I scream, you scream, we all scream for… gelato. In a city that heats up fast (and with little relief), the warm weather means New Yorkers happily reach for the nearest ice cream cone. And while the truck with the tunes that rolls down the street can offer a bit of nostalgia, a scoop of gelato can offer a richer treat.

Gelato means “ice cream” in Italian, and it’s a serious matter on the other side of the Atlantic. But it differs slightly from the ice cream we all know and love. Gelato contains less air and fat than standard ice cream, and is made with a higher concentration of flavor and sugar. The result? Something unparalleled.

We’ve scooped up spots around the city that churn out traditional-style gelato, often with specialized innovation. Whether it’s savory flavor combinations in Park Slope or a gelateria in Chelsea, these purveyors will help you keep your cool.

Il Laboratorio del Gelato

Yes, it does look creepily similar to a
Yes, it does look creepily similar to a science lab at this Lower East Side gelato outpost that opened shop in 2002. But then again, when the flavor selection includes a running list of some 200 options, space is key. Friendly staff are quick to offer suggestions and let you sample tastes before you settle on your sweet prize. The delicate art of matching purity of technique with obscurity of flavor is achieved with options like licorice, toasted coconut, black sesame or rosemary gelati. But don't ignore the sorbet selection, which includes refreshing flavors like papaya, lychee or yuzu. (188 Ludlow St., Manhattan, 212-343-9922, laboratoriodelgelato.com) (Credit: Il Laboratorio del Gelato)

L’Albero dei Gelati

When Monia Solighetto opened the doors of her
When Monia Solighetto opened the doors of her shop in Park Slope in 2013, she brought a cultish gelato menu from Lombardy, Italy, to Brooklyn. Locally sourced ingredients, organic products and a Slow Food movement mark of approval are the driving forces behind the cafe (which in addition to gelato, also offers a selection of tasty panini). Traditional flavors like hazelnut or chocolate are standby, while other flavors, like blueberry or lavender come with the seasons. But perhaps what's most interesting is the rotating roster of savory gelati. Creative flavors like saffron, zucchini flower or fava bean take mixing and matching scoops to another level. (341 Fifth Ave., Brooklyn, 718-788-2288, alberodeigelati.com) (Credit: L’Albero dei Gelati)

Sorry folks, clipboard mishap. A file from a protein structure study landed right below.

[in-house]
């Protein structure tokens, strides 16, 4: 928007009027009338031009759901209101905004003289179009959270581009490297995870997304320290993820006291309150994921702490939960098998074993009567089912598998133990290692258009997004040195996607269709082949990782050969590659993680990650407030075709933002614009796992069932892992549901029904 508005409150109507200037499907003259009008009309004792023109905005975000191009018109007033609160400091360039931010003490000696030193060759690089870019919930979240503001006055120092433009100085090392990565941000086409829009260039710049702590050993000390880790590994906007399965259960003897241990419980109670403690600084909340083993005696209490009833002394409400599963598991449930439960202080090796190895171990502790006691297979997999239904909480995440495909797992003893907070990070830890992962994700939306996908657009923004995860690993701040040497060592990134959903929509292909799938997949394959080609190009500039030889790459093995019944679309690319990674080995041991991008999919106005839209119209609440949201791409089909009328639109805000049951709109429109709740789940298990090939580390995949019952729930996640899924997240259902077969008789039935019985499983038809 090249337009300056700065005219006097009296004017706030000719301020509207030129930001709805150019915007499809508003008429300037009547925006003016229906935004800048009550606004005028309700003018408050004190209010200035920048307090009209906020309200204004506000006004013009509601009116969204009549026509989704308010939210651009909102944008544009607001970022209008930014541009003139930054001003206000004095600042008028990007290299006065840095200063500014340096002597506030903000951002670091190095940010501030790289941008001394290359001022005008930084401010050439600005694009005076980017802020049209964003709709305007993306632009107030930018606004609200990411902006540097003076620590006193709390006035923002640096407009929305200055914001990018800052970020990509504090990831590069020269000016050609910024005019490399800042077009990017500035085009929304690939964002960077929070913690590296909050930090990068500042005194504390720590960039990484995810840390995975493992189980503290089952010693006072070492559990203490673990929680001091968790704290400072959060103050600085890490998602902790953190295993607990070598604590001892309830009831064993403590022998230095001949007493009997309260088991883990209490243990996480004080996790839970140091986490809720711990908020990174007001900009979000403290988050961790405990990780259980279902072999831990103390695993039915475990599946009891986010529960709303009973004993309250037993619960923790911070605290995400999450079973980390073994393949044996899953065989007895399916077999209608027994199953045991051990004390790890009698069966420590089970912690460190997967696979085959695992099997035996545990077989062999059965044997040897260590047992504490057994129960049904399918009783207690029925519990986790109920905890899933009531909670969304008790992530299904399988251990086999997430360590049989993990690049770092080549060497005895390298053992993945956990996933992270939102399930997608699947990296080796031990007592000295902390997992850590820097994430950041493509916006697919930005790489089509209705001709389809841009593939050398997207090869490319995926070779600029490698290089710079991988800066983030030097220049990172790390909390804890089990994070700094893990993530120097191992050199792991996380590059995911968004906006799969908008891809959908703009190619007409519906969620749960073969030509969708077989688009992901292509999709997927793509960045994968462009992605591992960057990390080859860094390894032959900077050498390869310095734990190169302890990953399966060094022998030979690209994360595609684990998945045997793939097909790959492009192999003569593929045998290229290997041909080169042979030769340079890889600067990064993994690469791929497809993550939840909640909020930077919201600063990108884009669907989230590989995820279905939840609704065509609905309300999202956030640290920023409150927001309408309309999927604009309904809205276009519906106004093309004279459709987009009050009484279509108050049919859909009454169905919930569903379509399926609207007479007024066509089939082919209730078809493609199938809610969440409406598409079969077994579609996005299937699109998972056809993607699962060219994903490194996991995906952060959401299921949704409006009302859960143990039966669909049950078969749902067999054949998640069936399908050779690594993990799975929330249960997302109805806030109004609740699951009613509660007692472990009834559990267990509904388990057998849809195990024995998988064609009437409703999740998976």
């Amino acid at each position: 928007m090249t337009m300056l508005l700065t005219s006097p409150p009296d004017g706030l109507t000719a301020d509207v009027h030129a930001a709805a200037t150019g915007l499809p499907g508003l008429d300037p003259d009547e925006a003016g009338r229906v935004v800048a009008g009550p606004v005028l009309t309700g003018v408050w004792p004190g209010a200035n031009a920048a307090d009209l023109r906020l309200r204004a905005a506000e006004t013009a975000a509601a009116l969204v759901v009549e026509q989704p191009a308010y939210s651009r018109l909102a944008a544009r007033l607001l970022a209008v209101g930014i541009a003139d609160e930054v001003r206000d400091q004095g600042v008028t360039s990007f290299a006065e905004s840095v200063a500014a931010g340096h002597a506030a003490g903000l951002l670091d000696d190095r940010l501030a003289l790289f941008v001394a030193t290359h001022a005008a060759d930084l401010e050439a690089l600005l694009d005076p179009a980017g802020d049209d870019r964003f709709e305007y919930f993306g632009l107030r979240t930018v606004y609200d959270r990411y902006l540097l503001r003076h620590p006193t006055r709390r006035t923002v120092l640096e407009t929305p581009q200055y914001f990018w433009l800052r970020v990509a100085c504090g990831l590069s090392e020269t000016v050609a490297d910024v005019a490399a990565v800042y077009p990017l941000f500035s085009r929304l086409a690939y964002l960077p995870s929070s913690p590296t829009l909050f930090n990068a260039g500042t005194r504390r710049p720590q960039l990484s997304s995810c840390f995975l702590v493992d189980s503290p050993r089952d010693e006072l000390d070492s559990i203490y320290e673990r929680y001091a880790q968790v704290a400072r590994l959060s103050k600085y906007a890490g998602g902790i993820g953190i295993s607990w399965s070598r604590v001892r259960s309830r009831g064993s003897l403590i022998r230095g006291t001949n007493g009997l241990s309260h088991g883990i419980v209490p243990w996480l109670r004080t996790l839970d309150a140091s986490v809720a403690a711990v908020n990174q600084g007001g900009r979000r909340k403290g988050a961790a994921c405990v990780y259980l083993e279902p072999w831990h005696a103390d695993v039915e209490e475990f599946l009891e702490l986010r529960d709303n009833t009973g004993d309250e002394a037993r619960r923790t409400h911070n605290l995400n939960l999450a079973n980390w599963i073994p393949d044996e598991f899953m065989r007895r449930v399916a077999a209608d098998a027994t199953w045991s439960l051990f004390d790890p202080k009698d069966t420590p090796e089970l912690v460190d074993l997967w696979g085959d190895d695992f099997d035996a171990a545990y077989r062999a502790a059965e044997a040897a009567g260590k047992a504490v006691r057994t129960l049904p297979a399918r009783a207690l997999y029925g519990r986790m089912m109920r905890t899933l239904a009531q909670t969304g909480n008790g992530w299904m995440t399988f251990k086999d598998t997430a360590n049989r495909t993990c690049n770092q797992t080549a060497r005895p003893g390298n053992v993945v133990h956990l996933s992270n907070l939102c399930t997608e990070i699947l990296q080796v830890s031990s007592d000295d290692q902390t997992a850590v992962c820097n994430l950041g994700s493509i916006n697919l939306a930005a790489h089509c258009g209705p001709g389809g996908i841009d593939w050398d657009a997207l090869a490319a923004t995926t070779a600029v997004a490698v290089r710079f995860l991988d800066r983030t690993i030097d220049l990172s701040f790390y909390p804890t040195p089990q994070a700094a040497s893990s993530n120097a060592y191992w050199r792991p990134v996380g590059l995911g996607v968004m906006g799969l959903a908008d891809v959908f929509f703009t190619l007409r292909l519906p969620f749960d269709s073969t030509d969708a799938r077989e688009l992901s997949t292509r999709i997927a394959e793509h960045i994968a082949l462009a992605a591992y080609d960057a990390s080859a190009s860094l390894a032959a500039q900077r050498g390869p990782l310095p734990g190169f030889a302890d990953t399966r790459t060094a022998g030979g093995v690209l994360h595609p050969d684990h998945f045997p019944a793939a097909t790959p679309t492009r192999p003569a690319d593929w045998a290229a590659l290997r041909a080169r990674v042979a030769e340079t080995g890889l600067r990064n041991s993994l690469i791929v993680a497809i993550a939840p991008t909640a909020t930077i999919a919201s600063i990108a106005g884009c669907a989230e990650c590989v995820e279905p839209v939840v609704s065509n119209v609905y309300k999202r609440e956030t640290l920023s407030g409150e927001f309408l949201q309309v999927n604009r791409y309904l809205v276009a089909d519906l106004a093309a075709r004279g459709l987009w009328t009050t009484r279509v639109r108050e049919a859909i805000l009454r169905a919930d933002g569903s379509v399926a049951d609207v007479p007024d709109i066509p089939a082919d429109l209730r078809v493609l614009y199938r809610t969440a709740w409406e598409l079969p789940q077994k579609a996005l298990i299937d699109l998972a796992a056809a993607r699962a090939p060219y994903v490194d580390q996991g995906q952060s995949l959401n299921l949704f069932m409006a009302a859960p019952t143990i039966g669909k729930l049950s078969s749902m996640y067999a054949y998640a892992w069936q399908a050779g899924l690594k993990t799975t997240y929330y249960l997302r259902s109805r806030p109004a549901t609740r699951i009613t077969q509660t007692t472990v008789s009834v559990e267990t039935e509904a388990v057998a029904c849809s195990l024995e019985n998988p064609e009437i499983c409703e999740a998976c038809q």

L'Arte del Gelato

L'Arte del Gelato got its start when Sicilian
L'Arte del Gelato got its start when Sicilian immigrant Francesco Realmuto left his career as a diamond cutter to make something that was always dear to his heart (and palate). Simple, natural ingredients are the name of the game at the Chelsea Market spot, which opened in 2005. Classic Italian flavor combinations subtly take on frozen form, like amaretto (gelato with added almond biscuits), ricotta con fichi caramellati (ricotta with caramelized figs) or pompelmo campari (grapefruit with Campari). Be on the lookout for seasonal options at summer pop-up locations on the High Line and at the Guggenheim Museum. (Chelsea Market, 75 Ninth Avenue, lartedelgelato.com) (Credit: L'Arte del Gelato)

ADVERTISEMENT

ADVERTISE HERE

M’O Il Gelato

M'O Il Gelato, which has three locations in
M'O Il Gelato, which has three locations in Manhattan and two in Italy, got its stateside start in 2011 on Mulberry Street. The three friends who came together to bring gelato to the masses had one thing in mind: Keep it simple. All recipes use natural ingredients (organic when possible) and never stray from the traditional approach of gelato makers' past. But there's one concoction that sets this place apart -- the hot panino gelato. A signature brioche bun is filled with gelato before being gently pressed so that it's hot on the outside and cool within. You can think of it as an ice cream sandwich for adults. (Multiple locations, mogelato.com) (Credit: M’O Il Gelato)

Amorino

A gelateria that began in Paris? It's true.
A gelateria that began in Paris? It's true. Founders Cristiano Sereni and Paolo Benassi wanted to perfect the delicate art of gelato that was so vivid in their Italian childhood. And even though they've expanded across Europe and to places like French Polynesia and Dubai, authenticity has never been sacrificed. Delve into sorbetti like the Alphonso mango or the Sicilian orange. Or source out the seasonal lemongrass gelato, which has added pineapple and passion fruit for a tropical kick. (Multiple Manhattan locations, amorino.com) (Credit: Amorino)